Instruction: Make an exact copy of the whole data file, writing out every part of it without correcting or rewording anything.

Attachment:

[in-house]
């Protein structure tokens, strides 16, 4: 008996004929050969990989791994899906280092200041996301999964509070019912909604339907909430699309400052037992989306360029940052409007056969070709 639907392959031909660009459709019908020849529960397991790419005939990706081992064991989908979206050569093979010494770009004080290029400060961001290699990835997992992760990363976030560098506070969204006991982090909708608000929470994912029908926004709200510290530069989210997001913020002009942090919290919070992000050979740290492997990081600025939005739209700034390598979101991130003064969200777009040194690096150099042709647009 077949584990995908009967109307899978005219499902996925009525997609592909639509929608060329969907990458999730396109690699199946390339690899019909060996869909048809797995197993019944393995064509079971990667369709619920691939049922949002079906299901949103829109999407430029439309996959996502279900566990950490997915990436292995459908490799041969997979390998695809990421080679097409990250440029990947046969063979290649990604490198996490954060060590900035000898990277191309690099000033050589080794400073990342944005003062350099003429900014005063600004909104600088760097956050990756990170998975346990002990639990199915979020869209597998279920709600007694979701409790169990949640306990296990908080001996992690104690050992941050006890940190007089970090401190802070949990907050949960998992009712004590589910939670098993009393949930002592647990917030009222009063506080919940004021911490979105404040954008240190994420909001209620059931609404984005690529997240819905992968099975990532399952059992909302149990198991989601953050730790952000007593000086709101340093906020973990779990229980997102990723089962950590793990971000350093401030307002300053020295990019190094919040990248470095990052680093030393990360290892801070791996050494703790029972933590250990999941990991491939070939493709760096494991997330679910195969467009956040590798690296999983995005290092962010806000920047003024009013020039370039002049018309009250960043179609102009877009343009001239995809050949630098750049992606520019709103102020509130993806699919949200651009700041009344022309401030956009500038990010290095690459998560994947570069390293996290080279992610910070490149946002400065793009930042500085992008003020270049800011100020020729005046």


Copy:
[in-house]
């Protein structure tokens, strides 16, 4: 008996004929050969990989791994899906280092200041996301999964509070019912909604339907909430699309400052037992989306360029940052409007056969070709 639907392959031909660009459709019908020849529960397991790419005939990706081992064991989908979206050569093979010494770009004080290029400060961001290699990835997992992760990363976030560098506070969204006991982090909708608000929470994912029908926004709200510290530069989210997001913020002009942090919290919070992000050979740290492997990081600025939005739209700034390598979101991130003064969200777009040194690096150099042709647009 077949584990995908009967109307899978005219499902996925009525997609592909639509929608060329969907990458999730396109690699199946390339690899019909060996869909048809797995197993019944393995064509079971990667369709619920691939049922949002079906299901949103829109999407430029439309996959996502279900566990950490997915990436292995459908490799041969997979390998695809990421080679097409990250440029990947046969063979290649990604490198996490954060060590900035000898990277191309690099000033050589080794400073990342944005003062350099003429900014005063600004909104600088760097956050990756990170998975346990002990639990199915979020869209597998279920709600007694979701409790169990949640306990296990908080001996992690104690050992941050006890940190007089970090401190802070949990907050949960998992009712004590589910939670098993009393949930002592647990917030009222009063506080919940004021911490979105404040954008240190994420909001209620059931609404984005690529997240819905992968099975990532399952059992909302149990198991989601953050730790952000007593000086709101340093906020973990779990229980997102990723089962950590793990971000350093401030307002300053020295990019190094919040990248470095990052680093030393990360290892801070791996050494703790029972933590250990999941990991491939070939493709760096494991997330679910195969467009956040590798690296999983995005290092962010806000920047003024009013020039370039002049018309009250960043179609102009877009343009001239995809050949630098750049992606520019709103102020509130993806699919949200651009700041009344022309401030956009500038990010290095690459998560994947570069390293996290080279992610910070490149946002400065793009930042500085992008003020270049800011100020020729005046």